You want to see yourself as the best version of what you can become in life, and for a lot of us to get through the day, our brain will tell ourselves that we are 5% more attractive when looking into the mirror than we really are.
From the lies of our own bathroom mirror, what we see on the court in the NBA game is real. You can take away the flopping and the boob-jobs courtside, and the rest is real. How we individually see the game can vary, but we can agree that some of the best players in the NBA are the best and the worst are the worst.
Simply creating my imaginary scale of value in the NBA, with 10 being LeBron James and 1 a Marquese Chriss, leveling up to a 10 in the NBA is a group very few are allowed in.
Joining James at a 10, you can throw in Kevin Durant, James Harden, Kawhi Leonard, and Nikola Jokic. Maxed out to their fullest on the court and what they bring to their team. These players have exerted themselves to win at all costs. Say what you will about Harden, he is a 10.
Proven Winners but need the championship to give him his dues. Winning comes natural. Again, Harden is a 10.
Damian Lillard, Giannis Antetokounmpo, and Jimmy Butler for example.
A player with the experience but needs either the support on the court or to adjust his game to get to the next level. Something on the court they are doing is a distraction to him or his teammates. But a real f’n good player.
Luka Doncic, Jayson Tatum, and Karl Anthony-Towns.
So close to full potential but the moments haven’t presented itself to showcase what this player can do in big games and the sniff test becomes fully- ok I am all in.
Zion Williamson (really a 7.5 and an 8 by this time next year), Kris Middleton, and Bradley Beal.
A player that needs to continue to grasp at experiences to gain an advantage on the court. The name is there but the doubt that they can become a star is also still there.
Trae Young, Julius Randle, and Zach LaVine.
Level 5-1: Coming soon...
Devin Booker sees himself as an 8, plays like a 7, and has a chance to become a 9 by the time his first playoff run ends.
For years, I thought Booker was the next Kobe Bryant, then at times I thought of him as the third best player on a Championship contending team. Depending on how these playoffs shape out, Booker could be the third best player on this Suns team. But that does not hurt his progress in leveling up his star status.
The in-game experience gives fans a real look at what Bookers body language is telling us. Taking away his competitive spirit, the officials have had a hold on Booker during games this season. He has learned to cope with his feelings and hold most of it in, and in spurts, release it into something better on offense to help his teammate begin to look at him as he sprouts on the court.
The beanstalk leading to the giant ability to be the main focus for the opposing teams defense is growing strong. That is what might take away his ability to really make an impact if he struggles to get rid of the ball when the double or triple-teams start to weigh him down.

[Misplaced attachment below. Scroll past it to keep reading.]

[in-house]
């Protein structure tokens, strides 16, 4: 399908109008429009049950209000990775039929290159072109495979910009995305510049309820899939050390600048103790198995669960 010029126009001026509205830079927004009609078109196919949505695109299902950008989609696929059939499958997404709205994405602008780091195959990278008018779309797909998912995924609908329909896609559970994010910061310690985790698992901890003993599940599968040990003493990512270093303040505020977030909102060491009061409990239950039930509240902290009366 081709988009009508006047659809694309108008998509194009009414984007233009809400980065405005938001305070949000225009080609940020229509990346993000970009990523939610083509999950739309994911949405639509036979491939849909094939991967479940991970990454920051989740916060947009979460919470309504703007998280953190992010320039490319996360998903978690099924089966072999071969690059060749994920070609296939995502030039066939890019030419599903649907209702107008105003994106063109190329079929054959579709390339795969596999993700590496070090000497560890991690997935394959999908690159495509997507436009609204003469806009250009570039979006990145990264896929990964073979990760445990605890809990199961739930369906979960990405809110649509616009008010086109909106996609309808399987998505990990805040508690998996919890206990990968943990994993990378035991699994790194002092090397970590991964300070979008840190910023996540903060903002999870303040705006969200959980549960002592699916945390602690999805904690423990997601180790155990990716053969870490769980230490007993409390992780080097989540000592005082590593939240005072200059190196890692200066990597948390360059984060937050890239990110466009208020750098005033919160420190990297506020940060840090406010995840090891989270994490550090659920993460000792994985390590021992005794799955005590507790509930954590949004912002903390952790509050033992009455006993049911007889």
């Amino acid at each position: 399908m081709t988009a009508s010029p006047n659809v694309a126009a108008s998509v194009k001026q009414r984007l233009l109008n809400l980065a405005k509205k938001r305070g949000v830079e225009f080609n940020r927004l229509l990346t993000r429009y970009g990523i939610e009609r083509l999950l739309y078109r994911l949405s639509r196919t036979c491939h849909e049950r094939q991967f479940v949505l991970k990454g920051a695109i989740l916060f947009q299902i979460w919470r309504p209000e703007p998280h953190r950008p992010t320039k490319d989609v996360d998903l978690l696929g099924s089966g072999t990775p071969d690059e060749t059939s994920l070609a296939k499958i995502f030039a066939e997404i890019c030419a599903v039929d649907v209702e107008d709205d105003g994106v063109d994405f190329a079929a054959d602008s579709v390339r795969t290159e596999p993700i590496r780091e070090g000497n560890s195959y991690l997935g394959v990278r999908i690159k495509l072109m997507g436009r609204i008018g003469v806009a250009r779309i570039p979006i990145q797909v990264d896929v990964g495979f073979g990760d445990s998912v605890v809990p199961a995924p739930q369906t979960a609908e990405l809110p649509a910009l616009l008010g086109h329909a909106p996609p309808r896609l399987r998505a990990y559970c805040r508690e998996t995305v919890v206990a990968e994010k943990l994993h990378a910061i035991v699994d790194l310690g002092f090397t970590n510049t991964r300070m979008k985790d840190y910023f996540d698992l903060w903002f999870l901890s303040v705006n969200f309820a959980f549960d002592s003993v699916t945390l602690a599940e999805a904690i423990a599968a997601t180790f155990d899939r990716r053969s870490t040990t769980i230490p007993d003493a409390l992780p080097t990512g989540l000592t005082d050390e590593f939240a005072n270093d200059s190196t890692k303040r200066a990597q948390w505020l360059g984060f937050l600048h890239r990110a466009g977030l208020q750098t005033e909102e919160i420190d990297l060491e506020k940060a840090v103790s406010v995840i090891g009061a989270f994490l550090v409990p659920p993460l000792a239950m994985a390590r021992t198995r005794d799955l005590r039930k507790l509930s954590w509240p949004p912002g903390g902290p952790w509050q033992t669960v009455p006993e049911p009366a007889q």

Unfolding from there, Deandre Ayton could take that attention away from Booker like a tug-of-war and free up Booker offense for good looks at the rim. From there, the ball either goes in or it doesn’t and that is when we begin to call Booker what we want. Either the guy, or a way to go to being the guy on this Suns team. The Aggressive Ayton has a major roll in Bookers leveling up.
A name that I left off of the 10’s list is Chris Paul, the man who can really clear a cleaner path to a superstar role for Booker, compared to what Booker had to go through the last few years in Phoenix.
Paul has been ON this team from the start, and that is probably the light way of putting it. The bumps and bruises that Booker gets in this years playoffs will not be bandaged up by Paul. Paul is going to spread poison ivy on the wounds to make this team tougher.
In many crutch time minutes for the Suns, Paul has taken over to hit remarkable fade-away shots and dagger threes. Come playoff time, those will most likely go to the hot shooter between Booker and Paul. A piece written by me about a month ago read that Mikal Bridges is a valuable option as a guy to go-to late in games. Bridges has managed to take over a few games since, and most likely because the defenses have to worry about both Booker and Paul… and sometimes Ayton.
Booker will receive those possessions late in the clock, down by one or two points or even a tied ball game. How he responds and what he does with the ball is what will move the needle to success. A champion or a chump. Chump is a harsh word, but Paul George has managed to take the name with his playoff performances in the past. It took him many years and a lot of unbelievably bad play in the playoffs, so Booker is far from that.
However Booker lands on his feet after the playoffs, and you know those feet will already have gym shoes tied and ready to train, that next step gets him closer to the player he wants to be. The bounce back to what may be an exit in the playoffs at some point, just because the Brooklyn Nets are “healthy” now and if you make it that far, I doubt any team can defeat that.
Knowing that things are just now getting started in Phoenix, opens up a new world of possibilities for Booker. The on court effect of creating highlights that will last a lifetime begins soon.